Suresh Sadagopan of Ladder7 Financial Advisories discusses the way forward in dealing with debt mutual funds after the currency depreciated and RBi's steps to stem its volatility.
Ladder7 Financial Advisories
You might be aware of the free fall of the rupee in the past couple of months. In the past year it has depreciated by 29 percent. The Reserve Bank of India (RBI) wanted to step in and arrest the free fall. However, the sale of dollars by RBI did not stem the tide of depreciating rupee.
Hence, RBI has increased the interest on Marginal Standing Facility (MSF) from 8.25 percent to 10.25 percent. This is the short-term borrowing facility. This over and above the Repo (rate at which funds are available from RBI) which is at 7.25 percent. RBI has restricted the borrowing under Repo to 1 percent of the bank deposits. Also overnight borrowings for all banks put together, is restricted to Rs.75,000 Crores.
This is expected to curtail the pressure on the rupee as it is no longer attractive to make forward contracts, betting on rupees fall.
Read the following article published in Moneycontrol.com regarding RBI move & Marginal Standing Facility. This article will offer some basic information you may need on this.
The Debt MF Problem
Since the cost of borrowings has gone up, yields have gone up on various instruments. It has gone up most on Government Gilts and least on money market securities. When yield go up, the current securities in one’s portfolio would have to go down in value to give the new higher yield. That is why the NAV goes down, when the interest rate goes up.
This correction has already happened, which reflects the mark to market rates on the underlying securities being held in the portfolio of the schemes. Once this gets factored it should now stabilize.
What do you do?
There is nothing much one can do now. Withdrawing from the debt fund is the worst thing one could do now as you would then be booking the losses. Staying invested and waiting this period out till the interest rate cycle starts moving down again, is the correct thing to do.
The action by RBI was a surprise. This action is inflationary and would impact growth. Government & RBI are aware of that. In the current situation, the economy is reeling and the GDP is going downhill.
Hence, one can expect that this is purely a temporary measure to shore up the rupee and growth for the economy will be pursued. For that, inflation control and interest rate reduction need to happen. Interest rates will start moving down again, in due course. That will ensure that capital appreciation will again be possible in the falling interest rate scenario. The key word now is patience.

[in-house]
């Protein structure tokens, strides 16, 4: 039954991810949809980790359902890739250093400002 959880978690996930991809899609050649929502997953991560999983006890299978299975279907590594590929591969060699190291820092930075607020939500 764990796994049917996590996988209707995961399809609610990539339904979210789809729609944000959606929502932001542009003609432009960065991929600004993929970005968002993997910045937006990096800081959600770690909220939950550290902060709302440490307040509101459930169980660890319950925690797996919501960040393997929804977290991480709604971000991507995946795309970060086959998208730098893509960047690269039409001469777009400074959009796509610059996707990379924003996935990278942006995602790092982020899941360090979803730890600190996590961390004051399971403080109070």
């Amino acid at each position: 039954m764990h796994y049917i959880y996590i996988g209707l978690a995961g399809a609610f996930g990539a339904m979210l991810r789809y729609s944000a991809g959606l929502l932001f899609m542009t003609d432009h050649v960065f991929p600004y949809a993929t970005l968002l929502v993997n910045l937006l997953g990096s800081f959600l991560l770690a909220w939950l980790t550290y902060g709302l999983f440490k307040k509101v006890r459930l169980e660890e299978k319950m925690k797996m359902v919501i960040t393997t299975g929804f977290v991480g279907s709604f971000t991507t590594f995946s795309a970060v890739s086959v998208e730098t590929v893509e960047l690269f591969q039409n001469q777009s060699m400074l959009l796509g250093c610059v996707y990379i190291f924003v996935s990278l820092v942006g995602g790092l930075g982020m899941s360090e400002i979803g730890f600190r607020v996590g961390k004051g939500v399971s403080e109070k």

Can you invest in debt funds now?
The short answer is Yes. The correction has happened. Now, you can invest at lower NAVs. The key attribute is now patience as one needs to invest and wait for the interest rate cycle to turn. Others can invest in portfolios which are built to hold maturity. Shorter tenure investments are suggested.
However, the more adventurous and those with longer time horizons may want to consider medium to longterm funds, even now. When interest rate cycle turns south, these funds will reap the benefits. For those who want to play it safe and avoid volatility to a great extent, they should look for funds where Gilt exposure in minimum.
Debt funds are great instruments to invest due to the fact that all underlying instruments have a coupon (unlike Equity) and hence would always yield returns to the extent of the coupon, if they are held to maturity. That is the key point.
A scheme may hold the underlying to maturity to get atleast the coupon, which would still be a good return, considering the favourable long-term capital gains treatment, which brings the effective rate of tax to just single digits.
Markets cannot be predicted. Markets have a way of making a mockery of the projections of even the most seasoned pundits. Only long-term trends can be predicted with any chance of getting right. That we thought holds for equity, currency, commodity markets. Now we know debt markets can be as jumpy!
The author is a Principal Financial Planner at Ladder7 Financial Advisories.